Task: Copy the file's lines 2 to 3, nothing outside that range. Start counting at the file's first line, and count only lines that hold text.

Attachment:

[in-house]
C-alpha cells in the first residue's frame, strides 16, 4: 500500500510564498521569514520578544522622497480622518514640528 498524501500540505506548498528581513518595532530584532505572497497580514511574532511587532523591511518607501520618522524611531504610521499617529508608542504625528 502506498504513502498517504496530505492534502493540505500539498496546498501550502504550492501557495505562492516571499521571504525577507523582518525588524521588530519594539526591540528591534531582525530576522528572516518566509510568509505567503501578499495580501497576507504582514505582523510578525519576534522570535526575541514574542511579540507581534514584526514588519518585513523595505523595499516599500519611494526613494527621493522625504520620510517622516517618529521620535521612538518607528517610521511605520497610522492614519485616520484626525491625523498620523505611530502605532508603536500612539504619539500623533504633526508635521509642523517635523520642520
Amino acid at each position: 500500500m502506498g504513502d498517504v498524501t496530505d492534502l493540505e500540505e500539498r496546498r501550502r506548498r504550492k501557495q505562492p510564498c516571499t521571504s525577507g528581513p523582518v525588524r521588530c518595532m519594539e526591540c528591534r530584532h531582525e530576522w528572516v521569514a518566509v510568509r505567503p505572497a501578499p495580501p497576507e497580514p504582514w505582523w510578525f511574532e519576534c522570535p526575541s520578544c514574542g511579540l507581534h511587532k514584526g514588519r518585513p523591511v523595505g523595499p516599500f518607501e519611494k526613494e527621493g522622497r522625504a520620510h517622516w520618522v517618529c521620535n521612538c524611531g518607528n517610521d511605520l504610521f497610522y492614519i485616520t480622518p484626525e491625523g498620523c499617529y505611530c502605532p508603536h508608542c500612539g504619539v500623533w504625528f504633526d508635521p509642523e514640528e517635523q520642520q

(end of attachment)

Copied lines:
C-alpha cells in the first residue's frame, strides 16, 4: 500500500510564498521569514520578544522622497480622518514640528 498524501500540505506548498528581513518595532530584532505572497497580514511574532511587532523591511518607501520618522524611531504610521499617529508608542504625528 502506498504513502498517504496530505492534502493540505500539498496546498501550502504550492501557495505562492516571499521571504525577507523582518525588524521588530519594539526591540528591534531582525530576522528572516518566509510568509505567503501578499495580501497576507504582514505582523510578525519576534522570535526575541514574542511579540507581534514584526514588519518585513523595505523595499516599500519611494526613494527621493522625504520620510517622516517618529521620535521612538518607528517610521511605520497610522492614519485616520484626525491625523498620523505611530502605532508603536500612539504619539500623533504633526508635521509642523517635523520642520
Amino acid at each position: 500500500m502506498g504513502d498517504v498524501t496530505d492534502l493540505e500540505e500539498r496546498r501550502r506548498r504550492k501557495q505562492p510564498c516571499t521571504s525577507g528581513p523582518v525588524r521588530c518595532m519594539e526591540c528591534r530584532h531582525e530576522w528572516v521569514a518566509v510568509r505567503p505572497a501578499p495580501p497576507e497580514p504582514w505582523w510578525f511574532e519576534c522570535p526575541s520578544c514574542g511579540l507581534h511587532k514584526g514588519r518585513p523591511v523595505g523595499p516599500f518607501e519611494k526613494e527621493g522622497r522625504a520620510h517622516w520618522v517618529c521620535n521612538c524611531g518607528n517610521d511605520l504610521f497610522y492614519i485616520t480622518p484626525e491625523g498620523c499617529y505611530c502605532p508603536h508608542c500612539g504619539v500623533w504625528f504633526d508635521p509642523e514640528e517635523q520642520q